Review the courses offered by the College of Engineering below as well as by expanding each section to see what other course you can take to build your skill sets.
Engineering Entrepreneurship Courses
- ENGRG 2270 – Introduction to Entrepreneurship
- ENGRG 4610 – Entrepreneurship for Engineers
- ENGRG 4960 – Entrepreneurial Practicum in Engineering
- MAE 4610 / ORIE 4152 / ENGRG 4601 – Entrepreneurship for Engineers
- MAE 5949 / ORIE 9100 – Enterprise Engineering Colloquium
- MSE 5730 – Interdisciplinary Design Concepts
- ORIE 9100 / 9101 – Enterprise Engineering Colloquium
Also, check out the myriad of entrepreneurship-related courses available across the rest of the Cornell curriculum.
College of Engineering Courses
Business SkillsClick to Open
Communications for Engineering Managers
This seminar focuses on communications in organizational contexts common to engineering graduates. Topics may include internal and external communications; balancing visual and verbal elements in documents and oral presentations; teamwork and leadership; running and attending meetings; management strategies; and communicating with colleagues, superiors, subordinates, and clients. Students develop writing and management strategies that they apply in individual and team assignments. They learn how to organize technical and managerial information, articulate and support ideas, and communicate with technical and nontechnical audiences.
Career Development for Engineering
Introduces concepts and techniques that can be used now and in the future to set appropriate personal and professional career goals.
ENGRG 461, M&AE 461, OR&IE 452
Entrepreneurship for Entrepreneurs
Develops skills necessary to identify, evaluate, and begin new business ventures. Topics include intellectual property, competition, strategy, business plans, technology forecasting, finance and accounting, and sources of capital. A rigorous, quantitative approach is stressed throughout, and students create financial documents and plans, analyze human resource models, and work with sophisticated valuation methods, complicated equity structures, and legal and business documents. As such, this course represents the “red meat” of entrepreneurship, and the soft skills are left for other courses. Course work consists of discussions, assignments, and the preparation and presentation of a complete business plan.
ENGRI 127, M&AE 127
Introduction to Entrepreneurship and Enterprise Engineering
Provides a solid introduction to the entrepreneurial process to students in engineering. The main objective is to identify and to begin to develop skills in the engineering work that occurs in high-growth, high-tech ventures. Basic engineering management issues, including the entrepreneurial perspective, opportunity recognition and evaluation, and gathering and managing resources are covered. Technical topics such as the engineering design process, product realization, and technology forecasting are discussed.
Engineering Entrepreneurship, Management, and Ethics
The course focuses on how to start a new company centered on engineering or biological technologies. Course objectives include coverage of: entrepreneurship principles, fund raising, negotiation, financial calculations (internal rate of return, time value of money, proforma statements); legal structures of businesses; project management; and to develop an awareness of issues related to professional ethics; and technical writing and communication. Majority of work done in teams including a complete business plan that is presented to angel investors. Business plans must require less than $100K in startup funding and may result in actual investment by the angel investor group.
This course provides a review of an engineer’s professional responsibilities for the health and welfare of the public and discusses pertinent management principles for a professional engineer. Case histories on engineering ethics will be reviewed. Students are required to write their own personal statement on integrity. Approximately half of the class time will be dedicated to review materials associated with the NY Fundamentals of Engineering exam. Significant out-of-class time will be required to successfully pass the FE exam.
Engineering Management Methods
Methods for managing data and transforming data into information. Modeling as a means to synthesize information into knowledge that can form the basis for decisions and actions. Application of statistical methods and optimization to managerial problems in project design, scheduling, operations, forecasting, and resource allocation.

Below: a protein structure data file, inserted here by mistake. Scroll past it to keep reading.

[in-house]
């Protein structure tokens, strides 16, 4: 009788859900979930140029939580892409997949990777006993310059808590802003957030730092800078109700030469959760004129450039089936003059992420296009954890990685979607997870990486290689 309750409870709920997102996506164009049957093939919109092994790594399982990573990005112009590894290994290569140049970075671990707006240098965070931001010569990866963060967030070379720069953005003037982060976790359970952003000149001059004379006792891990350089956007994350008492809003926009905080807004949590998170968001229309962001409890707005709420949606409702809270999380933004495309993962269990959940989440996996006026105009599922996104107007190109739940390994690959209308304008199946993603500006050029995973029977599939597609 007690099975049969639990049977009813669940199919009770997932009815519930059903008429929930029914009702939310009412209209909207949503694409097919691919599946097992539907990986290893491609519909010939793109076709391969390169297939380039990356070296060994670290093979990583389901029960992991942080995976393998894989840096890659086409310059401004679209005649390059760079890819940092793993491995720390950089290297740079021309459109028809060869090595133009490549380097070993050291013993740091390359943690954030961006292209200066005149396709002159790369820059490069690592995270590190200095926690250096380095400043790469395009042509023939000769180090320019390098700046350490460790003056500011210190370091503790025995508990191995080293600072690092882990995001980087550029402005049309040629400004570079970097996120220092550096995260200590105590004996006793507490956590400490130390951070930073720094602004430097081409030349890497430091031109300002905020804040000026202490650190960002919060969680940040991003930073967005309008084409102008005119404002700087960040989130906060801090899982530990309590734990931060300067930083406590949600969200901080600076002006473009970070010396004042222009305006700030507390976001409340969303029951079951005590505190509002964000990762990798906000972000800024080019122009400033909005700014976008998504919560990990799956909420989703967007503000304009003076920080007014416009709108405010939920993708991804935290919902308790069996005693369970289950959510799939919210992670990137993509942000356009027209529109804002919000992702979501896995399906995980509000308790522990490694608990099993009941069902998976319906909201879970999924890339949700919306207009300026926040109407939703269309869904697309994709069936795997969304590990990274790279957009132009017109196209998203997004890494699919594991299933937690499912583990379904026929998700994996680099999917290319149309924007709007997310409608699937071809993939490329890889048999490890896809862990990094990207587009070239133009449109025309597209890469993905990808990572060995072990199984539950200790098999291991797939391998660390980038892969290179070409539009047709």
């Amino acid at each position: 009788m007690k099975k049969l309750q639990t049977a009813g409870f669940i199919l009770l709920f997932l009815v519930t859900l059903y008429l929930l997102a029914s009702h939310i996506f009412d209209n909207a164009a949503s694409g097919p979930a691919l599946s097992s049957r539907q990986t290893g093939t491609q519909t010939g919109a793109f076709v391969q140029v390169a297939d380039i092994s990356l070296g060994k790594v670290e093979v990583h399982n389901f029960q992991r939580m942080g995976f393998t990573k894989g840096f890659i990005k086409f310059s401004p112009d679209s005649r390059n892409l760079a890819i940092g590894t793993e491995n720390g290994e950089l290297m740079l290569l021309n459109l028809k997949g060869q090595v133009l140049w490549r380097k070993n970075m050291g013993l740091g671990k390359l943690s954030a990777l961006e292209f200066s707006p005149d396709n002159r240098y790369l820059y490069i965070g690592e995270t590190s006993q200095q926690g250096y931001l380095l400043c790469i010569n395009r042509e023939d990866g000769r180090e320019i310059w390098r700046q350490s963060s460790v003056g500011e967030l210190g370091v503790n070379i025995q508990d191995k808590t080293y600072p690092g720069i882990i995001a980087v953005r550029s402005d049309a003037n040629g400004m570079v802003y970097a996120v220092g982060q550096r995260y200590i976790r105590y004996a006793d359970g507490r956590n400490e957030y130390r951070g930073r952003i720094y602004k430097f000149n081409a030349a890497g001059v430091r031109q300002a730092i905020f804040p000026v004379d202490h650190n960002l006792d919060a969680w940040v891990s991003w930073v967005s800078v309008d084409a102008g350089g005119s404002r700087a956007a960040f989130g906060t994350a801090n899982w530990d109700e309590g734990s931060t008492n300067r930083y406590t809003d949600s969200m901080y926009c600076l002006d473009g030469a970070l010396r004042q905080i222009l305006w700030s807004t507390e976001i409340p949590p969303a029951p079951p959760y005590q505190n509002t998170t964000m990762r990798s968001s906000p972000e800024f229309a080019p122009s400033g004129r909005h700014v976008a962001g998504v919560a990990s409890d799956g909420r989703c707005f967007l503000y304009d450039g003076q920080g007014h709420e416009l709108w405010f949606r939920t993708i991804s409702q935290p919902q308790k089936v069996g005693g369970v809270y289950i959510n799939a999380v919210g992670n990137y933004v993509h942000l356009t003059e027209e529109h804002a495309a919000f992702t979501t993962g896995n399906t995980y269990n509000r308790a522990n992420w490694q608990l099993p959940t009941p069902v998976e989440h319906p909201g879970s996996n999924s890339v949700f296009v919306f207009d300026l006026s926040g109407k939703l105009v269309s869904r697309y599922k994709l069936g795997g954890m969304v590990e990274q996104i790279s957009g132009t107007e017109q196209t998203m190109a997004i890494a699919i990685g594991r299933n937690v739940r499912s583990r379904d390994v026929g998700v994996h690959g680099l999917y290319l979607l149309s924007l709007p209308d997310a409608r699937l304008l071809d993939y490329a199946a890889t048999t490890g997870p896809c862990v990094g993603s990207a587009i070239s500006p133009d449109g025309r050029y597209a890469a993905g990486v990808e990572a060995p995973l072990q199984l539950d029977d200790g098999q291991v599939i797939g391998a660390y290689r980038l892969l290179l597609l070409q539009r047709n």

Economic Methods for Engineering and Management
Introduces economic concepts and uses them to select, calibrate and apply proper analytic decision tools in engineering design and management. Topics include market analysis and pricing strategies; production choices and cost estimation; input acquisition and employee motivation; project evaluation and the cost of capital; decision-making in risky and uncertain environments; industry structure, bidding strategies and game theory; plus the regulatory and ethical consequences of overall managerial strategies.
Creativity, Innovation, and Leadership
Graduate course designed to help aspiring engineering managers to better understand individual creativity and organizational innovation and to develop the required skills to play a productive role in fostering both. Not incidentally, the course will also help students who take it to become more creative themselves. The course is highly participative and has a flow that moves from the individual-—to the group-—to the organization, with theory, research results, and practical skillsdevelopment woven seamlessly together.
Covers revenue management concepts, models used in practice, and possible extensions; forecasting techniques, including time series methods, booking curves, and customer preference models; demand uncensoring; overbooking and optimization with emphasis on stochastic models of demand, benefit measurement; computational and technological issues; bid-prices and dynamic programming techniques; examples from the airlines, hotels, car-rental agencies, restaurants, and other industries.
Enterprise Engineering Colloquium
Weekly meeting for master of engineering students. Discussion with industry speakers and faculty members on the uses of engineering in the economic design, manufacturing, marketing,and distribution and goods and services.
The Science and Engineering Challenges to the Development of Sustainable Bio-Based Industries
Environmentally sustainable alternatives for our energy and chemical needs are critical. This seminar series explores challenges facing the development of industries that use biologically derived materials to produce useful chemicals and energy for society. Topics include natural products from biological systems, conversion of biomass to fuel and other commodities, and the use of biological systems for environmental bioremediation.
Computer SkillsClick to Open
Introduction to Ge Theoryam
Broad survey of the mathematical theory of games, including such topics as two-person matrix and bimatrix games; cooperative and noncooperative n-person games; and games in extensive, normal, and characteristic function form. Economic market games. Applications to weighted voting and cost allocation.
Introduction to Computer Game Design